again with the quietude and perfidious albion

My quoting of Blake in response to Ron Silliman’s quoting of Whitman was of course spurious. The general trend of English poetry (and culture generally) is the important thing, not a few unusual individuals; and the English are certainly often suspicious of people who are intellectually, politically or religiously enthusiastic.

I think what bugs me about it, actually, is the whole business of tying poetry to nationhood. Silliman isn’t just describing trends; he’s taking one part of the poetry written in America and claiming it as the true American Poetry, and rejecting the rest of it as being American merely by unfortunate geographical coincidence. And the idea that Frost’s poetry is not American is just – well, silly.

And since the Avant/SoQ distinction is a very broadly applicable one (as it has to be, to cover 150 years of literature), why stop there? Just as Frost is, presumably, English, I guess André Breton must be American. I’m sure he’d have been thrilled to know it.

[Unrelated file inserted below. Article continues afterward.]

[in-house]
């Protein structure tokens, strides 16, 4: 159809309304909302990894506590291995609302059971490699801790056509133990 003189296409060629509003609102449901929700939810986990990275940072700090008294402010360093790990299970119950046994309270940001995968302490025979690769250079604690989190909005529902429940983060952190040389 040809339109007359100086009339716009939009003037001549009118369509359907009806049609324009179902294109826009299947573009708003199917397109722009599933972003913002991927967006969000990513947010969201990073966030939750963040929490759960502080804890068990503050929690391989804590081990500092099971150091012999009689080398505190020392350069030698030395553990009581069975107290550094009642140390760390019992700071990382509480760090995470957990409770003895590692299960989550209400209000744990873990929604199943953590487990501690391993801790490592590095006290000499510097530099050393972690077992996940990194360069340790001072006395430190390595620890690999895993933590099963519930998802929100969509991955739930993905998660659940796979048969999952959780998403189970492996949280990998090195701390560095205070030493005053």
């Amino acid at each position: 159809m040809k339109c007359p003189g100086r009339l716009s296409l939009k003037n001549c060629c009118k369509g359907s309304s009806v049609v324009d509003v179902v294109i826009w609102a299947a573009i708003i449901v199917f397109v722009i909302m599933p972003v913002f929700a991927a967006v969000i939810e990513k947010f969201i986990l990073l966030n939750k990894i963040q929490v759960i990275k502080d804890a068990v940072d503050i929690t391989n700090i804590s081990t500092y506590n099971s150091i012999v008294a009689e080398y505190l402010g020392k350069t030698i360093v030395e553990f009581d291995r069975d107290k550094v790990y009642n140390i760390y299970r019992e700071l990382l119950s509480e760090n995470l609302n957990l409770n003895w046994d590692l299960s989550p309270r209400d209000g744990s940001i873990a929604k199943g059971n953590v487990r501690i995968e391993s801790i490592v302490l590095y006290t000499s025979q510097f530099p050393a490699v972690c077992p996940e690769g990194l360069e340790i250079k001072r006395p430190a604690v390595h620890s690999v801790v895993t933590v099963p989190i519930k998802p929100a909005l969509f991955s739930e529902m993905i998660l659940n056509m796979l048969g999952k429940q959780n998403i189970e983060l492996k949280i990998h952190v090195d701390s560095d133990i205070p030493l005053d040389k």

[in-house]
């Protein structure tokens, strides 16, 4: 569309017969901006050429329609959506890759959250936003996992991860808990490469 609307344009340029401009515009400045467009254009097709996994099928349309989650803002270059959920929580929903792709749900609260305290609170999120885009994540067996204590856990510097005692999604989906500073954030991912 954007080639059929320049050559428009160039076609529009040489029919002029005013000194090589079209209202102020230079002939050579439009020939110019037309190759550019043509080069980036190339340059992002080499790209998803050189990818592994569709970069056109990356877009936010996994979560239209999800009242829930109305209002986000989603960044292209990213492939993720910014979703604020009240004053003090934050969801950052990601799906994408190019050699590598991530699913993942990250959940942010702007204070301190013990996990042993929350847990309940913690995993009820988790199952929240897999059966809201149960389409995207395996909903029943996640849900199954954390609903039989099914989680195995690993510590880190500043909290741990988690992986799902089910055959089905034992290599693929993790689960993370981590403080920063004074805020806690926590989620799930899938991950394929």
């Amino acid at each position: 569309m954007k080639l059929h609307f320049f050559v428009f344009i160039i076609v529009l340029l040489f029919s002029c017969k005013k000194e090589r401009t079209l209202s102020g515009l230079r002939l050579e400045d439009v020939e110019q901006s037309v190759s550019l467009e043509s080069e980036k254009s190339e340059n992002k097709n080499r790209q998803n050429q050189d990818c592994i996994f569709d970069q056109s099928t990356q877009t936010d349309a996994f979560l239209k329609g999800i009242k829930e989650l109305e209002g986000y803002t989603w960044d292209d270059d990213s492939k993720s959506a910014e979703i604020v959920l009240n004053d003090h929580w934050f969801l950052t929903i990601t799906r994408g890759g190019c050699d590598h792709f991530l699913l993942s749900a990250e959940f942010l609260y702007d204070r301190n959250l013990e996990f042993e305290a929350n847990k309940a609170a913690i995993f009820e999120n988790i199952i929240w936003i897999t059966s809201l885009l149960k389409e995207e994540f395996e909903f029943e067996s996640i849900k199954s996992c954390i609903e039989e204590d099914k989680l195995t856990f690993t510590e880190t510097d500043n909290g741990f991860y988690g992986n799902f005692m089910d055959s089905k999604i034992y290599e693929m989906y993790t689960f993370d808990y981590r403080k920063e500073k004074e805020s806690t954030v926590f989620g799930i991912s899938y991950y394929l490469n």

Silliman isn’t alone in this, of course – the folks on the other side of the fence do exactly the same thing. Both sides try and fight for some kind of notional ownership of American Poetry. I’m not, btw, making the familiar argument that Americans are parochial. I just think that fighting to establish the ideological purity of a nation’s art is an activity best left to dictators. By all means, let Ron Silliman and Ted Kooser knock seven shades of shit out each other in an attempt to decide who has the better recipe for poetry, but I can’t see why either of them need to wrap themselves in the flag to do it.